Only a few minutes away we came across an exhibition that was half Japanese art, and half a tribute to assassinated socialist leader Jorge Rodriguez, who founded the Liga socialista, and was killed in 1976(?) It was an amazing exhibiiton which showed how the government is clearly trying to promote socialist ideas and appreciation of socialist history...the shot of ROdriguez´son, all of about 6, leading a protest rally after his death with a face full of determination, was particularly striking...

After grabbing lunch, it was getting late so we decided to head for Miaflores Palace, the presidential residence where the dramatic events of the coup took place....yet on our way there, we stumbled across a guy painting a mural that turned out to be for a newish organisation called the national foundation of those without roofs - Chavez has given the organisation buildings that are not being used, and this organisation, very conscious of capitalism´s misuse or nonuse of resources, is turning the situation on its head and making use of unused buildings. Inside the place was a hive of activity, and the leaders eagerly tolked to us about there project....we ended up having 2 of the leaders, Bryan and his wife, come along to our dinner and drinks that night! Outside the building they had a street stall with fantastic Che bandanas and headbands, and the side of their building had beautful revolutionary murals (see photos).

Pushing on, we reached the bridge just before Miaflores that is shown in the film ¨The revolution will not be televised¨, which has masses of murals and tributes to those that fell during that right wing orchestrated coup.....forward to Miaflores, and into our second protest of our day of ¨sightseeing¨! Mission Sucre, which coordinates the Bolivarian University, was urging greater importance and priority on education - they had a letter to Chavez, agreeing weith the push toward socialism and greater battle of ideas, and noting educations important role in this, in particular the need for more/better teachers, and cleaning out of the beuacracy. Its clear that Chavez and the masses are together in seeing the need to push forward, clean out the bureaucracy, police etc - the people are playing there role in actively showing their support for the revolution but not relaxing with the gains to date.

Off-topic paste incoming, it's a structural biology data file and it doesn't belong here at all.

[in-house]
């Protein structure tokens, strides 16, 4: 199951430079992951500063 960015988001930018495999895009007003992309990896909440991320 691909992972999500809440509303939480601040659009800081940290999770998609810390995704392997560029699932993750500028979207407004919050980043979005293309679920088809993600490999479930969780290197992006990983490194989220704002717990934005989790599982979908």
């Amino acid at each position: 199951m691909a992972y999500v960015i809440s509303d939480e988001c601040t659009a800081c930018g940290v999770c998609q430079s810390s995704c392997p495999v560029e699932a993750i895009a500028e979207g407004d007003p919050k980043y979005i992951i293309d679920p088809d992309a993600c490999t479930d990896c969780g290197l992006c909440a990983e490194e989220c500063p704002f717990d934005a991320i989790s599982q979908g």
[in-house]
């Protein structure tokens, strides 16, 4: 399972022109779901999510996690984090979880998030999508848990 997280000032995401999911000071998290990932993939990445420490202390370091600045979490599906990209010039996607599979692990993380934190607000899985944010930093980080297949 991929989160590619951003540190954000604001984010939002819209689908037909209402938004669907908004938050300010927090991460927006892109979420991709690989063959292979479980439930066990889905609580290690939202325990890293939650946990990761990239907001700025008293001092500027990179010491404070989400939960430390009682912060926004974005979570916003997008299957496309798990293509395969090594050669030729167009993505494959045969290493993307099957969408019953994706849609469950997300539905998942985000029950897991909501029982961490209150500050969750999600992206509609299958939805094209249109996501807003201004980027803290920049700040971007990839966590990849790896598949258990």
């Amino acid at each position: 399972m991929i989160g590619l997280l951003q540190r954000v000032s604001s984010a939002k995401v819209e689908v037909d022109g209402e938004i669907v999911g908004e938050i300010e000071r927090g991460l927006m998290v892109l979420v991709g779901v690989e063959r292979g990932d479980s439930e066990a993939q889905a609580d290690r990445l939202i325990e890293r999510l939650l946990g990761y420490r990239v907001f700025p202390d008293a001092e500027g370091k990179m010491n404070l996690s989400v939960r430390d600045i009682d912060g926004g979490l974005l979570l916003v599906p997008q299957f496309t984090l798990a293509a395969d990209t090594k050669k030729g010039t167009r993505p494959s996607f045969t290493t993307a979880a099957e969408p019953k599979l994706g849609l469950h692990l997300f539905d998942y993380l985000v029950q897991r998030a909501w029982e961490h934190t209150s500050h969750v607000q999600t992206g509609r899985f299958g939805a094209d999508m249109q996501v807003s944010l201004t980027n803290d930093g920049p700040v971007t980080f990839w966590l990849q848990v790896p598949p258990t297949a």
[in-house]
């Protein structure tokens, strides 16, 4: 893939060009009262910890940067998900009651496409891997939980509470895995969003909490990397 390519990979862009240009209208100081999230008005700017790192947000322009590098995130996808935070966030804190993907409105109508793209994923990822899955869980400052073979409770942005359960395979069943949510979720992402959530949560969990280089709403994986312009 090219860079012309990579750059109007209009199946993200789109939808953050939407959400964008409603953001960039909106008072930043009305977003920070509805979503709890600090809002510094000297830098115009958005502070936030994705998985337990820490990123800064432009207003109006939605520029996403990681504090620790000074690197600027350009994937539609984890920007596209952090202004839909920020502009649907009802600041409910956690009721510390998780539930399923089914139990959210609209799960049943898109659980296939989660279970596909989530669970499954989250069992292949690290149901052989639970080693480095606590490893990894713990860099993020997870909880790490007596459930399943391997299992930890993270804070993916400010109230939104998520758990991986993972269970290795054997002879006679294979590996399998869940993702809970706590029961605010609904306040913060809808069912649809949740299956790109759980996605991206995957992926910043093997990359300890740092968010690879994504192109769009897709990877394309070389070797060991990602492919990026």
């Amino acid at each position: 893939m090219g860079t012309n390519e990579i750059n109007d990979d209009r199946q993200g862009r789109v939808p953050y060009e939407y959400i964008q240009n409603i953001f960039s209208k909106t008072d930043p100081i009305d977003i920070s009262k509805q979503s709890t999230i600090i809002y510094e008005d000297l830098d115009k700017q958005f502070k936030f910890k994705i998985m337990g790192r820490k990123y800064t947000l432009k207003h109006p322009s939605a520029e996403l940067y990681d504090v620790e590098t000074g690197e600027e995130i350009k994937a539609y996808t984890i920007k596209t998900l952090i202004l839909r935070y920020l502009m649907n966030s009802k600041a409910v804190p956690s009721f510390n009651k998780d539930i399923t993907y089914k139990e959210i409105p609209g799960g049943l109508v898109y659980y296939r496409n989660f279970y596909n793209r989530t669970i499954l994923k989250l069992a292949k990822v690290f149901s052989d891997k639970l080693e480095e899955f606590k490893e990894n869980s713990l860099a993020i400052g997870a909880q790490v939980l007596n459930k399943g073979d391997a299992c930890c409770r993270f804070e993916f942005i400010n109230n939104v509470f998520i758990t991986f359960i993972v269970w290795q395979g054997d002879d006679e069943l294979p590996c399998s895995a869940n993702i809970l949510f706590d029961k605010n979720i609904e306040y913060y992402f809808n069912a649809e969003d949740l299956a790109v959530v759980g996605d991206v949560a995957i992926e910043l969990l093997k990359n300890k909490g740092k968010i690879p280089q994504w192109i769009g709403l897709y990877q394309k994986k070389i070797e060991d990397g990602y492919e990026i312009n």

At the demo the colour was amazing, venezuelan flags, chavez and che shirts, berets and plenty of pאssion (see photos)... i met a guy in a beret from the MVR (movement for the 5th republic, chavez´party) who ended up giving me a regalo (gift) of a Chavez badge - my second gift received for the day, as if the re volutionary experience was not enough! Again, the people were amazingly friendly when they heard we were Con Chavez (with Chavez) and were going to the youth festival.

Finally we got back to our hotel area around 6:30, grabbed an amazing and desperately needed heladero (ice cream) returned briefly to the hotel, before joining comrades for a celebratory dinner and drinks for the cuban revolution. We ended up with perhaps 60-80 people, mostly brigadistas but also Alvaro and others from the youth institute, plus comrades we had met during the day....a few drinks, a quick salsa attempt, a good feed, and back to the hotel for a serious nights sleep.....

All i can say is that im truly honoured to get the chance to experience such a process, and as i keep telling people ¨queremos la revolucion en Australia y por todos en el mundo¨ - we want the revolution in australia and for everyone in the world!

hast la victoria siempre